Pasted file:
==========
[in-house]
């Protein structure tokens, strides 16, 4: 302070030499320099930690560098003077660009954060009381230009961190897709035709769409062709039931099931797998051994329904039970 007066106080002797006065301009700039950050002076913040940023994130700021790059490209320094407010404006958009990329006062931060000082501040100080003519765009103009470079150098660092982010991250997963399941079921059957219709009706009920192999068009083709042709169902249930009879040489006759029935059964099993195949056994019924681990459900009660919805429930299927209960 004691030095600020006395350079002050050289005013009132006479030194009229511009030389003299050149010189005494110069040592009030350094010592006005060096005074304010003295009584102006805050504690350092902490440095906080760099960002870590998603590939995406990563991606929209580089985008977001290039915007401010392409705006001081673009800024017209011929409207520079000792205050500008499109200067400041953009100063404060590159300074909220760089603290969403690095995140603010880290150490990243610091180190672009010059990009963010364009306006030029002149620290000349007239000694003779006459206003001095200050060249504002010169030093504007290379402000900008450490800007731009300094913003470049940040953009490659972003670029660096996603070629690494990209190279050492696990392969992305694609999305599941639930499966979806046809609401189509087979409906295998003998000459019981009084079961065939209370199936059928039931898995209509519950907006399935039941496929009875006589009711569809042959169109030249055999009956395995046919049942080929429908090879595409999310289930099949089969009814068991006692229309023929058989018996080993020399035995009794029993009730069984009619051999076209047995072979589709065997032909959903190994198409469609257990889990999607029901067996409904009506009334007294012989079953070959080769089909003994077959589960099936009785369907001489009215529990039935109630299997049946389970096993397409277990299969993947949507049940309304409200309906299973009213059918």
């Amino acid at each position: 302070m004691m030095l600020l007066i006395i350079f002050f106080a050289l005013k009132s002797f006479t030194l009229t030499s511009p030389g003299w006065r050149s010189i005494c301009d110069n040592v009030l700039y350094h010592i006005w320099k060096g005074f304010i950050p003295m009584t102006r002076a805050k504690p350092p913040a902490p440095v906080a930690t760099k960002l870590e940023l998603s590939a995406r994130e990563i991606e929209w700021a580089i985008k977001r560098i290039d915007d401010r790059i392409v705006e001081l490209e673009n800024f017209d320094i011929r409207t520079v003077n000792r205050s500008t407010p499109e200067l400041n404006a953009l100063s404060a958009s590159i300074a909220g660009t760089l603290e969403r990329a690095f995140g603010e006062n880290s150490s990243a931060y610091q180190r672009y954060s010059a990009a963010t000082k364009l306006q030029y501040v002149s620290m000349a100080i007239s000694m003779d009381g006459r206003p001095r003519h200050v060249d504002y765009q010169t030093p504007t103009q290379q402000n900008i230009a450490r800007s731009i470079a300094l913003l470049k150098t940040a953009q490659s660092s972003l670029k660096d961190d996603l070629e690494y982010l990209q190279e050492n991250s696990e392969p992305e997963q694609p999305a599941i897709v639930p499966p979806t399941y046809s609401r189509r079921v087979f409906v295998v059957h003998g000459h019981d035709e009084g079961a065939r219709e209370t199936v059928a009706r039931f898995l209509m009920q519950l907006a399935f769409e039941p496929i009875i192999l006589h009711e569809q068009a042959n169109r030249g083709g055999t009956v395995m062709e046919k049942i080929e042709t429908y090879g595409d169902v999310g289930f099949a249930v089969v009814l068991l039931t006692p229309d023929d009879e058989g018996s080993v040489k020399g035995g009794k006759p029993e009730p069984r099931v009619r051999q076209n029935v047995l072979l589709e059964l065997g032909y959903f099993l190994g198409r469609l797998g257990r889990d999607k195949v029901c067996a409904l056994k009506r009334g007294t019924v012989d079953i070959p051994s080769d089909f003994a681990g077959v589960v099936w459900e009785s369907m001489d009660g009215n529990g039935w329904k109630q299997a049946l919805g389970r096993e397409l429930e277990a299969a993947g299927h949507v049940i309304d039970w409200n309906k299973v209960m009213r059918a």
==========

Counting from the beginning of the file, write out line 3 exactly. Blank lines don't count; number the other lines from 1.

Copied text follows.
């Amino acid at each position: 302070m004691m030095l600020l007066i006395i350079f002050f106080a050289l005013k009132s002797f006479t030194l009229t030499s511009p030389g003299w006065r050149s010189i005494c301009d110069n040592v009030l700039y350094h010592i006005w320099k060096g005074f304010i950050p003295m009584t102006r002076a805050k504690p350092p913040a902490p440095v906080a930690t760099k960002l870590e940023l998603s590939a995406r994130e990563i991606e929209w700021a580089i985008k977001r560098i290039d915007d401010r790059i392409v705006e001081l490209e673009n800024f017209d320094i011929r409207t520079v003077n000792r205050s500008t407010p499109e200067l400041n404006a953009l100063s404060a958009s590159i300074a909220g660009t760089l603290e969403r990329a690095f995140g603010e006062n880290s150490s990243a931060y610091q180190r672009y954060s010059a990009a963010t000082k364009l306006q030029y501040v002149s620290m000349a100080i007239s000694m003779d009381g006459r206003p001095r003519h200050v060249d504002y765009q010169t030093p504007t103009q290379q402000n900008i230009a450490r800007s731009i470079a300094l913003l470049k150098t940040a953009q490659s660092s972003l670029k660096d961190d996603l070629e690494y982010l990209q190279e050492n991250s696990e392969p992305e997963q694609p999305a599941i897709v639930p499966p979806t399941y046809s609401r189509r079921v087979f409906v295998v059957h003998g000459h019981d035709e009084g079961a065939r219709e209370t199936v059928a009706r039931f898995l209509m009920q519950l907006a399935f769409e039941p496929i009875i192999l006589h009711e569809q068009a042959n169109r030249g083709g055999t009956v395995m062709e046919k049942i080929e042709t429908y090879g595409d169902v999310g289930f099949a249930v089969v009814l068991l039931t006692p229309d023929d009879e058989g018996s080993v040489k020399g035995g009794k006759p029993e009730p069984r099931v009619r051999q076209n029935v047995l072979l589709e059964l065997g032909y959903f099993l190994g198409r469609l797998g257990r889990d999607k195949v029901c067996a409904l056994k009506r009334g007294t019924v012989d079953i070959p051994s080769d089909f003994a681990g077959v589960v099936w459900e009785s369907m001489d009660g009215n529990g039935w329904k109630q299997a049946l919805g389970r096993e397409l429930e277990a299969a993947g299927h949507v049940i309304d039970w409200n309906k299973v209960m009213r059918a």